Kohli was referring to the dramatic top-order capitulation by India in their chase of 240 which saw them reduced to 5-3 and eventually 24-4. India’s formidable top three of Rohit Sharma, Kohli and KL Rahul could muster only three runs between them as Matt Henry and Trent Boult wreaked havoc in Manchester.
While those 45 minutes might indeed have been the unraveling of what was an otherwise near perfect World Cup campaign for India, the warning signs had been present for some time.
A familiar script was followed in their 2017 ICC Champions Trophy final defeat at the hands of arch-rivals Pakistan at The Oval. Then too, the Men in Blue had advanced to the final after a nearly spotless campaign only to falter when it mattered most.
A top-order collapse had been the trigger to India’s massive defeat in that final with Mohammad Amir sending back Rohit, Shikhar Dhawan and Kohli inside the first 10 overs of the innings.
A blinder of an innings from Hardik Pandya was not enough to save India’s blushes and a similar defiant effort from Ravindra Jadeja on Wednesday yielded the same result.
Having an insanely prolific top-order comprising of Dhawan, Rohit and Kohli might be the envy of many international sides but it brings with it a recipe for disaster as seen in the Champions Trophy and now the World Cup semi-final.
Such has been their incredible consistency over the last few years that India can expect one of the top-three to hold anchor for the majority of their innings nine out of ten times. However, that rare instance when the top-order fails collectively as a unit leads to India’s middle-order being exposed and that is where a soft underbelly lies.
Unfortunately for the Men in Blue and Kohli, that ‘one out of 10’ probability has occurred on the worst possible occasions of the 2017 Champions Trophy final and the last two World Cup semi-finals in a row.
The question India need to ask is why they haven’t been able to solve their middle-order muddle in the last two years or so. India simply did not know what their best middle-order combination was for the World Cup and it came back to bite them hard in a knockout clash.
They had been unsure about the No4 slot before the tournament even began and the problems were only compounded in the World Cup when they couldn’t make up their minds over Kedar Jadhav or Dinesh Karthik for the other middle-order slot.
The No4 batting slot has been a revolving door with various batsmen being tried out in the position over the last couple of years but none of them were able to convince completely.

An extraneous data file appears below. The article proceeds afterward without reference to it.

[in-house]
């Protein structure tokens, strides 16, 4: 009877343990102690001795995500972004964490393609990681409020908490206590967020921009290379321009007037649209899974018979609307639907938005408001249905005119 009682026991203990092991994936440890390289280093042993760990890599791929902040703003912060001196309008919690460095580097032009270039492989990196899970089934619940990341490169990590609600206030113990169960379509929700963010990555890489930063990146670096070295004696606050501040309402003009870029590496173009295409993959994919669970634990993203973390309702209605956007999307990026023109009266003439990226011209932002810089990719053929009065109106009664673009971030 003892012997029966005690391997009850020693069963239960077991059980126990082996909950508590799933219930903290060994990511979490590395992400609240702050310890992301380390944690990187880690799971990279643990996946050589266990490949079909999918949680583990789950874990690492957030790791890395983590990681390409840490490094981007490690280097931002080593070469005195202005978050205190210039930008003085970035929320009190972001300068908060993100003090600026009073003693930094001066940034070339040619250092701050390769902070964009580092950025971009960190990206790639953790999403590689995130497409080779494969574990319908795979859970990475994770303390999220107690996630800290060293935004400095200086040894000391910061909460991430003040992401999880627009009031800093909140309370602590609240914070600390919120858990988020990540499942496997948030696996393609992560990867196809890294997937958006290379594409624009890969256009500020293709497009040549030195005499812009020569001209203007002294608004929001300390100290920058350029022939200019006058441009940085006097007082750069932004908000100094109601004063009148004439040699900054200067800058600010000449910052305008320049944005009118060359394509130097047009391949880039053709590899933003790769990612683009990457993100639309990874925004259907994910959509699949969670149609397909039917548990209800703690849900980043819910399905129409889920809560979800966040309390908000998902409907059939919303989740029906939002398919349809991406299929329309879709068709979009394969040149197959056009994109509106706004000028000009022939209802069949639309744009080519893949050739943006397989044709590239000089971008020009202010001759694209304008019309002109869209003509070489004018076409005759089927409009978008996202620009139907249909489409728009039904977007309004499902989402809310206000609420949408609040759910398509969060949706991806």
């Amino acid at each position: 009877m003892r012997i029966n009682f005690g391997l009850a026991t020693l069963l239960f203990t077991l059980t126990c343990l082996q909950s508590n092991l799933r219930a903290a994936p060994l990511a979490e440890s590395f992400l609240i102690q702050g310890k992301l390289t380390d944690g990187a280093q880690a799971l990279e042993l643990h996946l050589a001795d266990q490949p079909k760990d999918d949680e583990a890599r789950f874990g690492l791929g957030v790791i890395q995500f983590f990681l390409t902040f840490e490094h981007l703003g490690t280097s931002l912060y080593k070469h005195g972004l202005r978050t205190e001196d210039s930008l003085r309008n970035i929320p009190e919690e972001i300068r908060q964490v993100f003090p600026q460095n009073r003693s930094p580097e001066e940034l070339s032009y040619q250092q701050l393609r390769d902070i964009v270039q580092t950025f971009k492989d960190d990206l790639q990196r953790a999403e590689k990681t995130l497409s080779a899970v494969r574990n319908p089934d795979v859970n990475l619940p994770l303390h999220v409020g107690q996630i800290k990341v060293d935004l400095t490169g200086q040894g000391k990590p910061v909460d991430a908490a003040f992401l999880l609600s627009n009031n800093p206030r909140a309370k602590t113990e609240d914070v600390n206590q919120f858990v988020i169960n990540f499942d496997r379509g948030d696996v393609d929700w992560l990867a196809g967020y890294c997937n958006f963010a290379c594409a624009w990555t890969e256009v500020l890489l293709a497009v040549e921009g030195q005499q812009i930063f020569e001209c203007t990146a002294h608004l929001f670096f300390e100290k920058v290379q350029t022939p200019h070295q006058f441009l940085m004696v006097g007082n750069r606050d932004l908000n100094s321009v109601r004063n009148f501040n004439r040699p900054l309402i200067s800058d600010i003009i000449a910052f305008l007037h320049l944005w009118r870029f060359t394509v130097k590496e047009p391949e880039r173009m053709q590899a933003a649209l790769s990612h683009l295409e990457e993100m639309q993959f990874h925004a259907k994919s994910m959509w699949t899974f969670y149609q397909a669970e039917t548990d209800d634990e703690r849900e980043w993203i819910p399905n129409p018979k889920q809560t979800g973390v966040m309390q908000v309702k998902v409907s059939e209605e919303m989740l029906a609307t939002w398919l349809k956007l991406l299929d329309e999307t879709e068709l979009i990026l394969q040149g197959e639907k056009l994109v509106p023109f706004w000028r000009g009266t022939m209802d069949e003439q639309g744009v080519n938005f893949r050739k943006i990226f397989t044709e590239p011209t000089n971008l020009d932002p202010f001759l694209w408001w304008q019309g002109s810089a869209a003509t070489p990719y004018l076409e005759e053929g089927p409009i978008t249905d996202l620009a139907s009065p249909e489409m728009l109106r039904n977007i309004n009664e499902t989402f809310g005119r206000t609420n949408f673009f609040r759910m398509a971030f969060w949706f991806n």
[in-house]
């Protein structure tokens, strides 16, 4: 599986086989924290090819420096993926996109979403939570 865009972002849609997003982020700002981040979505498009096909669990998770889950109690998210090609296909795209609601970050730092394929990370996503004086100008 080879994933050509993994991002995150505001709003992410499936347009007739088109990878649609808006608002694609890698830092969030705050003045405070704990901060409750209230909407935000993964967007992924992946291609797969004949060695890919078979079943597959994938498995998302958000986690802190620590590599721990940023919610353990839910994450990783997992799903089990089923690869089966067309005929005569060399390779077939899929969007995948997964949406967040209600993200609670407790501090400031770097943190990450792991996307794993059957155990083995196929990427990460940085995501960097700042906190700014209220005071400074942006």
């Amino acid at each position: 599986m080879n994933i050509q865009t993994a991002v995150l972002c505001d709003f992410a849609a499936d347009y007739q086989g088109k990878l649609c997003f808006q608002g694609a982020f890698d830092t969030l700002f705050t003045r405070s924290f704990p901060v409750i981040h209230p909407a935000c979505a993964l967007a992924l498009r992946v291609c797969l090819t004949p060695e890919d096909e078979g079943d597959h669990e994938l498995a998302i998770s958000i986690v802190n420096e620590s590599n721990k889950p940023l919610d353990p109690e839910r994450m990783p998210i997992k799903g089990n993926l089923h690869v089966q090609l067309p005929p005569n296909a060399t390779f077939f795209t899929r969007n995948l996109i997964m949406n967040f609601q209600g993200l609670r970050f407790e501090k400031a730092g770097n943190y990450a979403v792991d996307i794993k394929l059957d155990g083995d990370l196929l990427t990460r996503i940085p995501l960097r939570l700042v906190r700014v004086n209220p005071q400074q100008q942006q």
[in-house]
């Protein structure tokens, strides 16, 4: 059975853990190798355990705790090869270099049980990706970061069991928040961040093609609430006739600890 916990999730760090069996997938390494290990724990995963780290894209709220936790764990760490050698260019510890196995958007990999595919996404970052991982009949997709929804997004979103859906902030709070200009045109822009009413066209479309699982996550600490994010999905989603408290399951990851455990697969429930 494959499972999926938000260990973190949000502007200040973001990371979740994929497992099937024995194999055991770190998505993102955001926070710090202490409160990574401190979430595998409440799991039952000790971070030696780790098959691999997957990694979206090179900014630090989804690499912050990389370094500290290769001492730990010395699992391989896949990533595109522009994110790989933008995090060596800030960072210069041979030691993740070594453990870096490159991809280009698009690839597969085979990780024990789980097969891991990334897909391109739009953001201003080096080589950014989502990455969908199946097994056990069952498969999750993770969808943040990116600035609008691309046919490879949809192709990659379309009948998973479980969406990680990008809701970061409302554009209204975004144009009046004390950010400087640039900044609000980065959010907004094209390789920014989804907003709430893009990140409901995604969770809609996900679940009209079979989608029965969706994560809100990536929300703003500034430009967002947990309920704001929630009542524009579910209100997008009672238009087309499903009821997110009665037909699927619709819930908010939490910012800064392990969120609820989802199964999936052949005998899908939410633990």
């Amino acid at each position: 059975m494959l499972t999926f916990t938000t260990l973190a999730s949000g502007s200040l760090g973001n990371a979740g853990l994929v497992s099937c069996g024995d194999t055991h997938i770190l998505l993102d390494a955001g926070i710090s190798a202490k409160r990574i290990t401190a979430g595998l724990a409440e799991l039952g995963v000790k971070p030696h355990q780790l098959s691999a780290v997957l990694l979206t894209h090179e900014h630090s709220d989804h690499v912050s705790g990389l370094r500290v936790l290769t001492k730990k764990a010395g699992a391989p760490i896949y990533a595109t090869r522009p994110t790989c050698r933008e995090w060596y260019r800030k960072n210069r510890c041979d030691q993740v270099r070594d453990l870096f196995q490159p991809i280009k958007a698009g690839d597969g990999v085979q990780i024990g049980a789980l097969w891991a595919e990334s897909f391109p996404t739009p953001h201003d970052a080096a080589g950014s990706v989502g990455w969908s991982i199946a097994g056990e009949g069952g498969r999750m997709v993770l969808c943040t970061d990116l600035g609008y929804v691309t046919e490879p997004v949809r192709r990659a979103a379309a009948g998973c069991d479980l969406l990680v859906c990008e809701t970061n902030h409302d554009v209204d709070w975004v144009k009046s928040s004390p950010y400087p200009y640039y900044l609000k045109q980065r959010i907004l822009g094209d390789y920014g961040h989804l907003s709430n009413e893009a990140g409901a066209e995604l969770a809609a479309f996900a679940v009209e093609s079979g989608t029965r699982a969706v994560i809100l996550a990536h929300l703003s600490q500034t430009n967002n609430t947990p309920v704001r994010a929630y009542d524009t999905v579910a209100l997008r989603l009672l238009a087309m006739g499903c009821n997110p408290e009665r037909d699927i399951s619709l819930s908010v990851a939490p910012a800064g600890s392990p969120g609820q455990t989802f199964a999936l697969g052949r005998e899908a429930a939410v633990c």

It was Ambati Rayudu who had been persisted with the most in that position but he was dropped for Vijay Shankar just months before the World Cup. Shankar himself had not been entirely convincing and an untimely toe injury meant that it was young Rishabh Pant batting at No4 in the semi-final after not being picked in the original squad.
The situation on Wednesday was tailor-made for MS Dhoni to compose a rescue act but the veteran wicketkeeper bafflingly walked in to bat at No7 instead of being promoted. Dhoni’s declining hitting power in international cricket had been evident for quite some time but India failed to utilise his main asset in the semi-final after things went wrong for the top-order.
Former India stalwart VVS Laxman was on point when he blamed India’s selectors for ignoring the elephant in the room that was the middle-order.
“The one criticism (for selectors) is that they fiddled around the middle order. You can’t always depend on Rohit and Virat,” Laxman had told Star Sports on Wednesday
The dust of India’s World Cup exit will take some time to settle but there is no doubt that they need to have a long and hard look about solving their middle-order woes before it comes back to cost them again in an important knockout clash.
Arch-rivals England and Australia lock horns in the second 2019 ICC World Cup semi-final at Edgbaston for a place in the final at Lord’s against New Zealand.
The Kiwis had earlier beaten India in the first semi-final at Manchester to book their spot in a World Cup final for the second time in a row.
Hosts England are looking to bag their maiden World Cup title while defending champions Australia are chasing a record sixth crown. The Aussies have won all seven of their previous semi-final appearances in the competition.
Will Eoin Morgan’s men take one step closer to history for England or will Australia maintain their World Cup supremacy? Follow the ball-by-ball commentary from Birmingham below to find out.